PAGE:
(Click Magazine, 1943)
"Americans on December 5 [1943] will look backwards to a dramatic night 10 years ago - many will be surprised that a whole decade has passed since the nation abandoned Prohibition... In the early '30s, Congressman LaGuardia found authorities siphoning an estimated million dollars a day in graft from bootleggers. Cost of the 'Noble Experiment' to the government hovered around a billion dollars a year. In the last 14 Prohibition years, the public was figured to have spent more than $36,000,000,000 for bootlegging and smuggled liquor!"
''The Rising Tide of Prohibition Repeal <br />(Scribner's Magazine, 1930)''The Rising Tide of Prohibition Repeal
(Scribner's Magazine, 1930)
Having suffered the scourge of the noble experiment for over ten years, Dudley Cammet Lunt, an attorney, penned this essay about how the states could be done with that Federal edict:

"In discussing Article V in The Federalist Papers [Alexander Hamilton] said: 'We may safely rely on the disposition of the State legislatures to erect barriers against the encroachments of the national authority.'"

Repeal + Four Years <br />(Literary Digest, 1937)Repeal + Four Years
(Literary Digest, 1937)
"With the [Prohibition] Repeal, approximately one million people went back to work, making wine, beer and distilled spirits, bottles and barrels; transporting, selling and serving and advertising it. Innumerable industries indirectly connected with liquor, such as printing, building and machinery-making, received a sharp stimulus. With Repeal also, sorely needed tax money started to roll into the public coffers. Since 1933 more than two billion dollars in liquor taxes has gone into national, state and local treasuries..."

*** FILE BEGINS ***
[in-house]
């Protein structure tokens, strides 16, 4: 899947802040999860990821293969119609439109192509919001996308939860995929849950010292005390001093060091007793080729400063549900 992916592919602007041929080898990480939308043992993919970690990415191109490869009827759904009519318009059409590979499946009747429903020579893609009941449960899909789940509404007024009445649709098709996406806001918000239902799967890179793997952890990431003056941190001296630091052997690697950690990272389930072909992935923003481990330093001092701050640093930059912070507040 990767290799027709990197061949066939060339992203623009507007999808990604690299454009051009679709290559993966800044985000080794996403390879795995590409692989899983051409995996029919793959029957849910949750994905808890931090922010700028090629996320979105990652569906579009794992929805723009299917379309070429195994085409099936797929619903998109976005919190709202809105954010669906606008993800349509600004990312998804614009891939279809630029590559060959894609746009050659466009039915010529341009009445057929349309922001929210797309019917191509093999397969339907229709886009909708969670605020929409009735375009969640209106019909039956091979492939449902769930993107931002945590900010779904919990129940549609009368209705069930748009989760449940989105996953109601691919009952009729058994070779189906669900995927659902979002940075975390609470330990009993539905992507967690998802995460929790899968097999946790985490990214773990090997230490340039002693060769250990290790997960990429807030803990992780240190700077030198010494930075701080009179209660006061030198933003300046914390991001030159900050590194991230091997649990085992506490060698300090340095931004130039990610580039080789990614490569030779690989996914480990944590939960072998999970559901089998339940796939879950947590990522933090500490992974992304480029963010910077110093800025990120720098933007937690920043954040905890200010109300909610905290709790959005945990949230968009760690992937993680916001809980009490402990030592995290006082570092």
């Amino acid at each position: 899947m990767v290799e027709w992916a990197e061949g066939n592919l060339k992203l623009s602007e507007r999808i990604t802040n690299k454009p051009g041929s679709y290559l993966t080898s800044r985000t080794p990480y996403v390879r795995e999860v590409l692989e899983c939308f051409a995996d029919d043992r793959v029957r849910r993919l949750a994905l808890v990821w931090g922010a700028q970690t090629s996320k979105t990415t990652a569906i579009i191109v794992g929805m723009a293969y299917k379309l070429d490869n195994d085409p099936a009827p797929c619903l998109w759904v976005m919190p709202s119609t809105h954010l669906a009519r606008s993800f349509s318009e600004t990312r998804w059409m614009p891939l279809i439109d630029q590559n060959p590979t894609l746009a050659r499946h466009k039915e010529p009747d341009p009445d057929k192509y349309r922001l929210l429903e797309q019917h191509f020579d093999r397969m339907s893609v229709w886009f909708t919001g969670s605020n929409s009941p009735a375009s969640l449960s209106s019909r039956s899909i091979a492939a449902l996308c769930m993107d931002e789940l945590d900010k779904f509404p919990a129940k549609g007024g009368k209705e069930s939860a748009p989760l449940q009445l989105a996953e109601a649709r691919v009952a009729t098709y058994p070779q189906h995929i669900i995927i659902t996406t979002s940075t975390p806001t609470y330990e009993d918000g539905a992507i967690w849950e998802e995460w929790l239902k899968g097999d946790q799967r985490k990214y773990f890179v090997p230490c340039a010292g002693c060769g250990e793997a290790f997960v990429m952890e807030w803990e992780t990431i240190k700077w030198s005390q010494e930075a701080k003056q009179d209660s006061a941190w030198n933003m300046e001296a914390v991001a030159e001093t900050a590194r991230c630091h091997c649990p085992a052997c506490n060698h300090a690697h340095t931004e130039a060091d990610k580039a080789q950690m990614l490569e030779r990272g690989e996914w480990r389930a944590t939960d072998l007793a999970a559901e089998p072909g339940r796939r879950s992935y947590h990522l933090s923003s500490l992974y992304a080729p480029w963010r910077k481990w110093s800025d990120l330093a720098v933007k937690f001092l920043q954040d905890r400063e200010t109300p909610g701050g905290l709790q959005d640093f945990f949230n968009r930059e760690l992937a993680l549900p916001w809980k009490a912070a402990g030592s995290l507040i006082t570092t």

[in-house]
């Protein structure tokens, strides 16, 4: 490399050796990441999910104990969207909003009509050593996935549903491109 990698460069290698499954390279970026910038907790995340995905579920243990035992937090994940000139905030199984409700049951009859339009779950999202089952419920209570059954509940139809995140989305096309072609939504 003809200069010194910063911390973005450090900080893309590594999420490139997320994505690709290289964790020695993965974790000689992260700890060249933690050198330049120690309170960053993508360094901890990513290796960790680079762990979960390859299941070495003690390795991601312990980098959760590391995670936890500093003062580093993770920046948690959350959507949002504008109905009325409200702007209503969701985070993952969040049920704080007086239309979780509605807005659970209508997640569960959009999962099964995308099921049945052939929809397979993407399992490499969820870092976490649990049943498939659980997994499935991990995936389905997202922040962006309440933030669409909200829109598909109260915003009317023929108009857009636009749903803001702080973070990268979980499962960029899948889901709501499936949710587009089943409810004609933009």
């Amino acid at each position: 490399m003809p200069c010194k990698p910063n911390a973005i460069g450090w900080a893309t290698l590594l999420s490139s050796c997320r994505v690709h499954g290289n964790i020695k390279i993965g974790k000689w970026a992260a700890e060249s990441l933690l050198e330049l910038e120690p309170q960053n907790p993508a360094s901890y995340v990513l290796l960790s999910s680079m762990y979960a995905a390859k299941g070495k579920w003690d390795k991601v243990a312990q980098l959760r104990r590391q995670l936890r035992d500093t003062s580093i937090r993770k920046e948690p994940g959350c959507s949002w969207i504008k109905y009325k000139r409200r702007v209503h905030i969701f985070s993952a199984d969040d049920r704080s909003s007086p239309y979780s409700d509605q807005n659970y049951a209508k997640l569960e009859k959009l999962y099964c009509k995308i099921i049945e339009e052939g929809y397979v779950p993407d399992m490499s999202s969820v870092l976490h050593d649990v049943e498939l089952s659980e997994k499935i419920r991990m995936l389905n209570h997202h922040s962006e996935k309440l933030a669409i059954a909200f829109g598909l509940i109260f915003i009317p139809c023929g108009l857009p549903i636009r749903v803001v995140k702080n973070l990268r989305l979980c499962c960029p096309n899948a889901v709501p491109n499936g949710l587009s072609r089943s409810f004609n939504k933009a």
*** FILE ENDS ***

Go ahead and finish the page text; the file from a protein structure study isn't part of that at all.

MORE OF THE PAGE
Post-Repeal Fears <br />(Liberty Magazine, 1933)Post-Repeal Fears
(Liberty Magazine, 1933)
What was to be done with all the racketeers who dominated the Twenties once Prohibition was prohibited? Organizing the collective labor of truck drivers seemed to have been the most obvious project for the kingpins, but what of the average foot soldier?

"Even the rank and file have not been driven to the breadline. Current quotations for gunmen have fallen from $300 a week to as low as $100. Plain sluggers command even scantier wages. A fancy pineapple job once cost $250; by 1933 you could get a good workman for $50."

The Good and Bad in Prohibition <br />(Chicago Herald & Examiner, 1933)The Good and Bad in Prohibition
(Chicago Herald & Examiner, 1933)
Writing Prohibition's obituary during the Winter of 1933, Bertrand Russel (1872 - 1970) came away thinking that the best thing that could ever be said about Prohibition was that it served to put an end to that line of Victorian thinking that held up women as morally superior to men.
The Repeal Amendment <br />(Herald & Examiner, 1933)The Repeal Amendment
(Herald & Examiner, 1933)
"Now, therefore, I, Franklin D. Roosevelt, President of the United States of America,...do hereby proclaim that the Eighteenth Amendment to the Constitution of the United States was repealed on the 5th day of December, 1933..."